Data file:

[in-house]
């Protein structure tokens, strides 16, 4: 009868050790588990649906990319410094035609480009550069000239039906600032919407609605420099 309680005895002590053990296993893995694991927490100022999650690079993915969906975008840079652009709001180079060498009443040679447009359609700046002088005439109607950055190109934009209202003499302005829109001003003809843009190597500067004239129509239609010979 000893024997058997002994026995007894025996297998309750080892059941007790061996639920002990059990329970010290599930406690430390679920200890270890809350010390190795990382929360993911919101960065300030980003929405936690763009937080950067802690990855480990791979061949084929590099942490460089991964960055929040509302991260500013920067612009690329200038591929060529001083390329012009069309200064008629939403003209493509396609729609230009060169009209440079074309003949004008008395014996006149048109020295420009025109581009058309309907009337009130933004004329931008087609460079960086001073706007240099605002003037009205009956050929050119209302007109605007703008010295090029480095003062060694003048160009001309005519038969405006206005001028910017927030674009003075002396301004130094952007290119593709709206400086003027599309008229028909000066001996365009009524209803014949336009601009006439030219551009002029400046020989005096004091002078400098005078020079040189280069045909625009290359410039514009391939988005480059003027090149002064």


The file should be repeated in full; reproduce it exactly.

[in-house]
């Protein structure tokens, strides 16, 4: 009868050790588990649906990319410094035609480009550069000239039906600032919407609605420099 309680005895002590053990296993893995694991927490100022999650690079993915969906975008840079652009709001180079060498009443040679447009359609700046002088005439109607950055190109934009209202003499302005829109001003003809843009190597500067004239129509239609010979 000893024997058997002994026995007894025996297998309750080892059941007790061996639920002990059990329970010290599930406690430390679920200890270890809350010390190795990382929360993911919101960065300030980003929405936690763009937080950067802690990855480990791979061949084929590099942490460089991964960055929040509302991260500013920067612009690329200038591929060529001083390329012009069309200064008629939403003209493509396609729609230009060169009209440079074309003949004008008395014996006149048109020295420009025109581009058309309907009337009130933004004329931008087609460079960086001073706007240099605002003037009205009956050929050119209302007109605007703008010295090029480095003062060694003048160009001309005519038969405006206005001028910017927030674009003075002396301004130094952007290119593709709206400086003027599309008229028909000066001996365009009524209803014949336009601009006439030219551009002029400046020989005096004091002078400098005078020079040189280069045909625009290359410039514009391939988005480059003027090149002064």